Why gardening is key to friendlier neighbourhoods


Making friends with your neighbour is not always easy and traditions such as asking to borrow a cup of sugar are a thing of the past. It’s no surprise perhaps that a new survey (1) carried out for retailer Homebase shows that only 15% of us know our neighbours well enough to regularly socialize with them.

The survey questioned the nation about community life and found that gardens could be the key to friendlier neighbourhoods across Britain’s towns and cities, encouraging more people to talk to one another and helping friendships blossom.

Recent Government statistics (2) highlighted that Britons are less likely to know their neighbours than people anywhere else in Europe. However, more than 84% surveyed rate a sense of community as important and 66% believe this means being friendly with neighbours.

Jo Kenrick, Marketing Director at Homebase, which carried out the research said: “We see plenty of research that shows that people who live in friendly neighbourhoods are happier, but modern life means that often we simply don’t get the opportunity to get to know the people who live close to us. This is especially true in big cities.

Gardening is something that people of all generations can get involved in at different levels. As our survey shows, community gardens – or even making the most of what’s outside your own back door – are not only wonderful for getting more children interested in gardening but they provide a place for people to meet and give everyone the opportunity to learn valuable gardening skills.

In this social media age it’s wonderful to know that a traditional pastime such as gardening is having such a beneficial effect on community cohesion.

Our Urban Retreat Garden at this year’s RHS Chelsea Flower Show is all about encouraging communities to come together and create a garden that everyone in the neighbourhood can enjoy.”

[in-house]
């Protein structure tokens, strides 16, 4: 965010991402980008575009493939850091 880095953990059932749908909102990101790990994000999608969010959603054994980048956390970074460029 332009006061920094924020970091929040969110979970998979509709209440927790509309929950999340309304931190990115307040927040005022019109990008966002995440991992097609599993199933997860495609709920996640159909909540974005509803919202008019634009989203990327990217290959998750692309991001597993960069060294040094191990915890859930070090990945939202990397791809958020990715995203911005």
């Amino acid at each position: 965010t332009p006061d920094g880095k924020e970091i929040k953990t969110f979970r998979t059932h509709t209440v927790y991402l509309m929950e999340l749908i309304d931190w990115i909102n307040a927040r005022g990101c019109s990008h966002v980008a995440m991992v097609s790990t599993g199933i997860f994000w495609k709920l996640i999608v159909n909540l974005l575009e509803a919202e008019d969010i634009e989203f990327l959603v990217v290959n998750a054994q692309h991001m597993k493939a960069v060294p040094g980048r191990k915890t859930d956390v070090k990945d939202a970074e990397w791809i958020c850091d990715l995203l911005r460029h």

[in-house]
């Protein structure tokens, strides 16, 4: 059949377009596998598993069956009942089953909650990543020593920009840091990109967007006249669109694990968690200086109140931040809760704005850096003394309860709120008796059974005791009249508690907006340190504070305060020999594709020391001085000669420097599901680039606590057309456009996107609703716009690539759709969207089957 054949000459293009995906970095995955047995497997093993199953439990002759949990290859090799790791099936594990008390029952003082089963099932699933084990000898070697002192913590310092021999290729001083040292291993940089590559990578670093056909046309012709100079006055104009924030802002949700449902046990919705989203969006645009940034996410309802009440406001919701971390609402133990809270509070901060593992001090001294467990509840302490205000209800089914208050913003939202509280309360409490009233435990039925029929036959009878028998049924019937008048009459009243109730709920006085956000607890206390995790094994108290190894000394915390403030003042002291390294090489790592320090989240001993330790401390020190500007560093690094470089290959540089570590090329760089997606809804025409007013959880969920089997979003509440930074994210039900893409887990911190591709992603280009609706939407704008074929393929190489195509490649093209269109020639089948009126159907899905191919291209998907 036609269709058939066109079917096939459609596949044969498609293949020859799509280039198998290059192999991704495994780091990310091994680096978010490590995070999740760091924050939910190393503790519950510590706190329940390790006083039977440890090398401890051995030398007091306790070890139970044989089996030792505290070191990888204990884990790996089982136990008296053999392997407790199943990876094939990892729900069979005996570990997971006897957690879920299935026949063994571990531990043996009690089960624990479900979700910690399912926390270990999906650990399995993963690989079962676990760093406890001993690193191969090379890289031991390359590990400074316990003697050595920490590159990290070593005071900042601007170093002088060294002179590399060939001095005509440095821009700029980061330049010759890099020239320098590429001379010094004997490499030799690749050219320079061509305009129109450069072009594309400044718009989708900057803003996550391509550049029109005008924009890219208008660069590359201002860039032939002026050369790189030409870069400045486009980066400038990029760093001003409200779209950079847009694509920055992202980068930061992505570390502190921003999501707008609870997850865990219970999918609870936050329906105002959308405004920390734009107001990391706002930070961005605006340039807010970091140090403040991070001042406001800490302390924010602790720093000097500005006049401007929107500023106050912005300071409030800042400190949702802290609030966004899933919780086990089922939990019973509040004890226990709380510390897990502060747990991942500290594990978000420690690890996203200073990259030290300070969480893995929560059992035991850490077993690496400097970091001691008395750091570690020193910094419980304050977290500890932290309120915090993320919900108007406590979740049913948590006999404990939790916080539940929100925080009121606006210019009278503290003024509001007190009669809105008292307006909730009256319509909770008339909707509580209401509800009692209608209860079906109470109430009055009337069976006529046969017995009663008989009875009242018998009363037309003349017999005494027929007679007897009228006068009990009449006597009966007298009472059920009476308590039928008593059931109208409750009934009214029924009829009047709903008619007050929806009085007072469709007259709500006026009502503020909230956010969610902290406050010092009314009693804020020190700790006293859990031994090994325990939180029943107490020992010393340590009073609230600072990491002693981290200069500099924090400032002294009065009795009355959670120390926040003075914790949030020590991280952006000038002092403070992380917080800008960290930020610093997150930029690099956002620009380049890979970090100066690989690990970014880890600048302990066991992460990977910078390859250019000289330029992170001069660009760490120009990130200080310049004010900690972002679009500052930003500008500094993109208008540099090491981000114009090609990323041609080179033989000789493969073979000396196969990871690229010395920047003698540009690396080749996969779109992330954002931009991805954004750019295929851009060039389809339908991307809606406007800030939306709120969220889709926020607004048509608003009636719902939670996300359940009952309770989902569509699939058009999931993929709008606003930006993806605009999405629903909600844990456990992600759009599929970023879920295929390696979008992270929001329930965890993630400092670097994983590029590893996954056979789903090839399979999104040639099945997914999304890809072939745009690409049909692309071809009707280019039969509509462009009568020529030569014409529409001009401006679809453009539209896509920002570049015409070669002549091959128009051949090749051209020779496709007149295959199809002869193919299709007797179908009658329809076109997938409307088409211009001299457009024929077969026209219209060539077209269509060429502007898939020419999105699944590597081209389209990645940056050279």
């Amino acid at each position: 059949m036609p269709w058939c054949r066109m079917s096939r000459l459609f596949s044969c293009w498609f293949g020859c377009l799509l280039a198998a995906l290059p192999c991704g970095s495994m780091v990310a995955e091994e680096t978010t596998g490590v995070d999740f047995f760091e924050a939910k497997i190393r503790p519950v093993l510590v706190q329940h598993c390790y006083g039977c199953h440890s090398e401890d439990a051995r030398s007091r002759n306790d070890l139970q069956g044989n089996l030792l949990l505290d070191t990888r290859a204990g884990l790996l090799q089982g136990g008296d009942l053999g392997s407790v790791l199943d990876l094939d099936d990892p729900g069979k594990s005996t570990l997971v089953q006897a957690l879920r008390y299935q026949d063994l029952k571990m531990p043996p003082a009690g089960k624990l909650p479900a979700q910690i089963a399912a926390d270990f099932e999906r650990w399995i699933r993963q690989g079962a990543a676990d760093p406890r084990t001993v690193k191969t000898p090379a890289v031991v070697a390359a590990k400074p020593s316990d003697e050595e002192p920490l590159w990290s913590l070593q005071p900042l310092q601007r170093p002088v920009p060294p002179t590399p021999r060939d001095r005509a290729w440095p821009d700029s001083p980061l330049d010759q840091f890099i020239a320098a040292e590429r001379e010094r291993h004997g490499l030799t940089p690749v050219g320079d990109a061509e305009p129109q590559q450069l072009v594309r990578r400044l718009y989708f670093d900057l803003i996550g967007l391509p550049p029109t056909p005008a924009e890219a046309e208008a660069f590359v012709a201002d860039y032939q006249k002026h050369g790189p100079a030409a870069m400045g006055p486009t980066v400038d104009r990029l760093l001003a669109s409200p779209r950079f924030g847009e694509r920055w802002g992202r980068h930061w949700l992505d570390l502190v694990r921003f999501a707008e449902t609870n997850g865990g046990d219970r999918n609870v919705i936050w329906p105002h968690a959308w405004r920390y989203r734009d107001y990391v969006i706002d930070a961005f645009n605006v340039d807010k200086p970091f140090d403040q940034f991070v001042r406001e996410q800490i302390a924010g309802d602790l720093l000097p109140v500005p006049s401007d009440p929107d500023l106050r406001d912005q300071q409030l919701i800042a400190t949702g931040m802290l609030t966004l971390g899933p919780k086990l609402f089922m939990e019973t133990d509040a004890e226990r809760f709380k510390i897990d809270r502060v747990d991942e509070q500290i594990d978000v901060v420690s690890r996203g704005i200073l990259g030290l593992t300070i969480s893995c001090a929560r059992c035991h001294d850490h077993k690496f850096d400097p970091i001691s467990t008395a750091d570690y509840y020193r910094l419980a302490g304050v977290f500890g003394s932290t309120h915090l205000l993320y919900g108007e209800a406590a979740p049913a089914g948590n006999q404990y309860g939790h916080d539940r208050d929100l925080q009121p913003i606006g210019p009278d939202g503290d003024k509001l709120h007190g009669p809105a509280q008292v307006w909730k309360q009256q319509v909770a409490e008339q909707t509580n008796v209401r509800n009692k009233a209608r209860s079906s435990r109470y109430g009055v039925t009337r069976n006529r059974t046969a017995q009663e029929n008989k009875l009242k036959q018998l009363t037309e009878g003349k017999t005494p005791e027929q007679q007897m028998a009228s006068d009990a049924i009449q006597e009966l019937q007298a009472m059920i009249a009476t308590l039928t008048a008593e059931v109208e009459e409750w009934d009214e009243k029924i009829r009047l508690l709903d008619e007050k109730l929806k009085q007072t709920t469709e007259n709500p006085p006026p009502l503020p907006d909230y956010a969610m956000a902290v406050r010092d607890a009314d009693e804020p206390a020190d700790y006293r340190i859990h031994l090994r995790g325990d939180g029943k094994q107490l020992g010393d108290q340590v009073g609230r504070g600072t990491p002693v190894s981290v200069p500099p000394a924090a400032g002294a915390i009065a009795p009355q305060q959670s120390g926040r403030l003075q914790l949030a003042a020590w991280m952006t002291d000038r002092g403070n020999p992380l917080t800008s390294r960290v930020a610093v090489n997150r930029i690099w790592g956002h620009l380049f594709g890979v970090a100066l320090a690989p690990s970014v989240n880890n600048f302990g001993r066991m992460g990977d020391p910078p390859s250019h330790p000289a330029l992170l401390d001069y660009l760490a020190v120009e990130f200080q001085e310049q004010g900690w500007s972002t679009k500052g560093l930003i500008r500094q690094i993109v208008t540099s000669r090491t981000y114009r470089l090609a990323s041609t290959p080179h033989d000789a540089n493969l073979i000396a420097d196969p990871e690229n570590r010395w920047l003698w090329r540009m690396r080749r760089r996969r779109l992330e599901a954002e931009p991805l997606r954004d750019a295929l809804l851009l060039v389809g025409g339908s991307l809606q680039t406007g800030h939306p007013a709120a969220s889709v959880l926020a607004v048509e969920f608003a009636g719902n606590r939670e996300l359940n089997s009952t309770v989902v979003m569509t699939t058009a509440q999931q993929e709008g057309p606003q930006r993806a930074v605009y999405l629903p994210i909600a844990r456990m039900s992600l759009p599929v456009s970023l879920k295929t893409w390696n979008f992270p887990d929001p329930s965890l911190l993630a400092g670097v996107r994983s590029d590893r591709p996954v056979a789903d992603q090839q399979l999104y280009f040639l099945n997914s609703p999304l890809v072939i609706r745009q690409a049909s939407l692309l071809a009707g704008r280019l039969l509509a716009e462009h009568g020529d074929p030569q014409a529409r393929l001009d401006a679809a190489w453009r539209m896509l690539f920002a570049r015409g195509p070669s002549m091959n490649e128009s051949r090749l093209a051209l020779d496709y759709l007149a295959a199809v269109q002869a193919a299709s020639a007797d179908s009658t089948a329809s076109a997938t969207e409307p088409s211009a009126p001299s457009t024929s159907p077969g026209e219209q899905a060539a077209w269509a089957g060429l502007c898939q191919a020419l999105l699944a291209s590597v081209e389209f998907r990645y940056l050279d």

The Homebase findings support existing studies of community gardens that show how collective gardening can help bridge social barriers and bring communities together and the good news is that more and more are signing up across the country.

In the last six years in London along, 2,000 community food gardens have registered with City Growth, a food-growing network, while The Federation of City Farms and Community Gardens represents 1,000 community gardens across the UK.

Jeremy Iles, Chief Executive of the Federation of City Farms and Community Gardens said: “Community gardens can unite and enrich people of all ages and from all different cultures. They provide a way to bring communities closer together in a shared space, allowing people to interact through the experience of growing and nurturing plants together or simply enjoying a peaceful piece of nature. It’s something the whole neighbourhood can join in with and it is well-documented that community gardening improves well-being, encourages exercise and helps grow more understanding about the natural world.”

Box--The-Homebase'Urban-Retreat'-Garden-2015 copyThe 2015 RHS Chelsea Flower Show garden, designed by Adam Frost, is inspired by the Bauhaus movement and work of one of its most famous proponents, Marcel Breur. ‘The Homebase Urban Retreat‘ celebrates the striking design principles of the early 20th century movement and will incorporate modernist materials such as concrete and corten steel. Adam describes the design as blending the structures of an urban environment with the softness of nature to show how green space can be successfully incorporated into our towns and cities.


Photo credit: © Homebase – Award winning community garden – Gibbon’s Rent, Southwark.


1 Research carried out for Homebase by Opinion Matter, sample 2,034 UK adults
2 http://www.ons.gov.uk/ons/dcp171766_363811.pdf